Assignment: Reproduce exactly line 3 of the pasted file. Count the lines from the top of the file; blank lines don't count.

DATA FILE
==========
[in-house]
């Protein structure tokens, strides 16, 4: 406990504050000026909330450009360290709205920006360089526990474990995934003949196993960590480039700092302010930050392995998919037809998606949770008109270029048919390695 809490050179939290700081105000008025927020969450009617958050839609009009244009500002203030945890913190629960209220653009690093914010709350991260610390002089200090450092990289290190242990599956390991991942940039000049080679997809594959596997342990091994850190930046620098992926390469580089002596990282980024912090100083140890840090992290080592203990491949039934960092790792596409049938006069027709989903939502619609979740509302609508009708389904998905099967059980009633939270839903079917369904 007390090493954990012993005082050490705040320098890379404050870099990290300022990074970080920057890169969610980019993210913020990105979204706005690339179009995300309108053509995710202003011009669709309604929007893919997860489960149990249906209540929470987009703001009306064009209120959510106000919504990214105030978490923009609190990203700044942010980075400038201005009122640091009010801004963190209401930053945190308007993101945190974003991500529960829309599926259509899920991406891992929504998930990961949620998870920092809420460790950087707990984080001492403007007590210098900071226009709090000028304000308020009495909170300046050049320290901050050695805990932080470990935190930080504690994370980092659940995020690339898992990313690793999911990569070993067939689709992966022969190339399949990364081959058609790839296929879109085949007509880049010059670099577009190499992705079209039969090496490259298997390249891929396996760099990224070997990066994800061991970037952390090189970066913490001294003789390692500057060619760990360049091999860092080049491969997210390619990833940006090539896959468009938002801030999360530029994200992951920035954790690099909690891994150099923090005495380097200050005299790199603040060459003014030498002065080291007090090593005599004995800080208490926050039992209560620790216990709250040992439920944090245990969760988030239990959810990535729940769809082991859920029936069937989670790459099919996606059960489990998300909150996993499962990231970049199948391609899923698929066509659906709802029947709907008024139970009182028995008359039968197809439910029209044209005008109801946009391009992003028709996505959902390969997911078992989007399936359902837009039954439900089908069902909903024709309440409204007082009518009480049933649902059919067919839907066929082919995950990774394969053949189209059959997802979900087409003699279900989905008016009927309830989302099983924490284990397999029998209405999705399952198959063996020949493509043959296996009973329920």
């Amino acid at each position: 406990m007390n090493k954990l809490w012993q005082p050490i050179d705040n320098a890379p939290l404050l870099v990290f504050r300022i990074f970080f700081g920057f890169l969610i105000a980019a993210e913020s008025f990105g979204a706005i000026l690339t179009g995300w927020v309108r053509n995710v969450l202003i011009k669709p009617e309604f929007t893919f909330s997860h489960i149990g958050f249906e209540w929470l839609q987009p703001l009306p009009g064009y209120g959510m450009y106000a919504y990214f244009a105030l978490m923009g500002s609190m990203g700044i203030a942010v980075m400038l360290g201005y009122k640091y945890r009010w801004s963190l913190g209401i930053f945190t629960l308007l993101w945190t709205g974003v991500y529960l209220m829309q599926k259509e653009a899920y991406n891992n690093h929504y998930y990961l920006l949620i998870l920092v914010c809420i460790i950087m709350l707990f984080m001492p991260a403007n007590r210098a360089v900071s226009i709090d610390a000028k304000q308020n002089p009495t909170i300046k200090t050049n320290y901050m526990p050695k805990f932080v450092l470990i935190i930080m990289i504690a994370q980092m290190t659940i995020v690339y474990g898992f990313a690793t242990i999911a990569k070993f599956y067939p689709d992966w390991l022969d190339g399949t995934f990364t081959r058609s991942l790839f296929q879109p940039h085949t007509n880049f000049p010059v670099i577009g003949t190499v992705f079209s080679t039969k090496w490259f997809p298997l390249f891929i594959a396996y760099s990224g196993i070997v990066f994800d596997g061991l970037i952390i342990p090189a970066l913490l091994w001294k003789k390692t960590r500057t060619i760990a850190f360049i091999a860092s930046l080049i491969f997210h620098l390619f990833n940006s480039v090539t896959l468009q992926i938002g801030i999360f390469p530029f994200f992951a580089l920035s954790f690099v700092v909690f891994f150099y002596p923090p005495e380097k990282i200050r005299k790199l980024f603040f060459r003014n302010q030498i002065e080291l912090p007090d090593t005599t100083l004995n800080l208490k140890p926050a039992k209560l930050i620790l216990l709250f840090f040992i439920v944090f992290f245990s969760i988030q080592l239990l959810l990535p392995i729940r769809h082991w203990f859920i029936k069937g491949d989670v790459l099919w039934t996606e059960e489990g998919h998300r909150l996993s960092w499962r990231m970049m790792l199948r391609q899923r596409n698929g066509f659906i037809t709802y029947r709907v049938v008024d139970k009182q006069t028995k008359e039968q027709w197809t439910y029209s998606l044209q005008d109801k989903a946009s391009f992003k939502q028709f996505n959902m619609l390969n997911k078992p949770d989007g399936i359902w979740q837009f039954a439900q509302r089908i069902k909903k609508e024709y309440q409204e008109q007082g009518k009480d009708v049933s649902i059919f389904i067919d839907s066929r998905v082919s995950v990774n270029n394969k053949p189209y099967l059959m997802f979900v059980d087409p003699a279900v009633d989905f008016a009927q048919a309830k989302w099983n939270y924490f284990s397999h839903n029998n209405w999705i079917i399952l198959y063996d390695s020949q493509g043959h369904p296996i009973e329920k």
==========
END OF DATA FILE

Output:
């Amino acid at each position: 406990m007390n090493k954990l809490w012993q005082p050490i050179d705040n320098a890379p939290l404050l870099v990290f504050r300022i990074f970080f700081g920057f890169l969610i105000a980019a993210e913020s008025f990105g979204a706005i000026l690339t179009g995300w927020v309108r053509n995710v969450l202003i011009k669709p009617e309604f929007t893919f909330s997860h489960i149990g958050f249906e209540w929470l839609q987009p703001l009306p009009g064009y209120g959510m450009y106000a919504y990214f244009a105030l978490m923009g500002s609190m990203g700044i203030a942010v980075m400038l360290g201005y009122k640091y945890r009010w801004s963190l913190g209401i930053f945190t629960l308007l993101w945190t709205g974003v991500y529960l209220m829309q599926k259509e653009a899920y991406n891992n690093h929504y998930y990961l920006l949620i998870l920092v914010c809420i460790i950087m709350l707990f984080m001492p991260a403007n007590r210098a360089v900071s226009i709090d610390a000028k304000q308020n002089p009495t909170i300046k200090t050049n320290y901050m526990p050695k805990f932080v450092l470990i935190i930080m990289i504690a994370q980092m290190t659940i995020v690339y474990g898992f990313a690793t242990i999911a990569k070993f599956y067939p689709d992966w390991l022969d190339g399949t995934f990364t081959r058609s991942l790839f296929q879109p940039h085949t007509n880049f000049p010059v670099i577009g003949t190499v992705f079209s080679t039969k090496w490259f997809p298997l390249f891929i594959a396996y760099s990224g196993i070997v990066f994800d596997g061991l970037i952390i342990p090189a970066l913490l091994w001294k003789k390692t960590r500057t060619i760990a850190f360049i091999a860092s930046l080049i491969f997210h620098l390619f990833n940006s480039v090539t896959l468009q992926i938002g801030i999360f390469p530029f994200f992951a580089l920035s954790f690099v700092v909690f891994f150099y002596p923090p005495e380097k990282i200050r005299k790199l980024f603040f060459r003014n302010q030498i002065e080291l912090p007090d090593t005599t100083l004995n800080l208490k140890p926050a039992k209560l930050i620790l216990l709250f840090f040992i439920v944090f992290f245990s969760i988030q080592l239990l959810l990535p392995i729940r769809h082991w203990f859920i029936k069937g491949d989670v790459l099919w039934t996606e059960e489990g998919h998300r909150l996993s960092w499962r990231m970049m790792l199948r391609q899923r596409n698929g066509f659906i037809t709802y029947r709907v049938v008024d139970k009182q006069t028995k008359e039968q027709w197809t439910y029209s998606l044209q005008d109801k989903a946009s391009f992003k939502q028709f996505n959902m619609l390969n997911k078992p949770d989007g399936i359902w979740q837009f039954a439900q509302r089908i069902k909903k609508e024709y309440q409204e008109q007082g009518k009480d009708v049933s649902i059919f389904i067919d839907s066929r998905v082919s995950v990774n270029n394969k053949p189209y099967l059959m997802f979900v059980d087409p003699a279900v009633d989905f008016a009927q048919a309830k989302w099983n939270y924490f284990s397999h839903n029998n209405w999705i079917i399952l198959y063996d390695s020949q493509g043959h369904p296996i009973e329920k």